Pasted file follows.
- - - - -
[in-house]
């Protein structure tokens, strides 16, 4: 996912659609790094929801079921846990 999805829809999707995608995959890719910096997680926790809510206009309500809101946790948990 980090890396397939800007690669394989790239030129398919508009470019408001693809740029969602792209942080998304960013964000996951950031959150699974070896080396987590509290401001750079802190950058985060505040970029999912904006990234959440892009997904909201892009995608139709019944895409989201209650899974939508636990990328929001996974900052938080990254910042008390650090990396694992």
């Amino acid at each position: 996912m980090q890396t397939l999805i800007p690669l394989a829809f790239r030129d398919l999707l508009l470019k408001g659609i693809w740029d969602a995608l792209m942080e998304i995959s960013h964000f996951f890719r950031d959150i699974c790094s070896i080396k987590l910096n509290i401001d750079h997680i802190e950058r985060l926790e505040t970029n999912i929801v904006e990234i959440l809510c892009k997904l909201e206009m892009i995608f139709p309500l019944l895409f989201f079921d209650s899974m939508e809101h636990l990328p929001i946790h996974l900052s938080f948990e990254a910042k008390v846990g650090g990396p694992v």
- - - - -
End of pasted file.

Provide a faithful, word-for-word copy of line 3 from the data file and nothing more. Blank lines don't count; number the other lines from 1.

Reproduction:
């Amino acid at each position: 996912m980090q890396t397939l999805i800007p690669l394989a829809f790239r030129d398919l999707l508009l470019k408001g659609i693809w740029d969602a995608l792209m942080e998304i995959s960013h964000f996951f890719r950031d959150i699974c790094s070896i080396k987590l910096n509290i401001d750079h997680i802190e950058r985060l926790e505040t970029n999912i929801v904006e990234i959440l809510c892009k997904l909201e206009m892009i995608f139709p309500l019944l895409f989201f079921d209650s899974m939508e809101h636990l990328p929001i946790h996974l900052s938080f948990e990254a910042k008390v846990g650090g990396p694992v």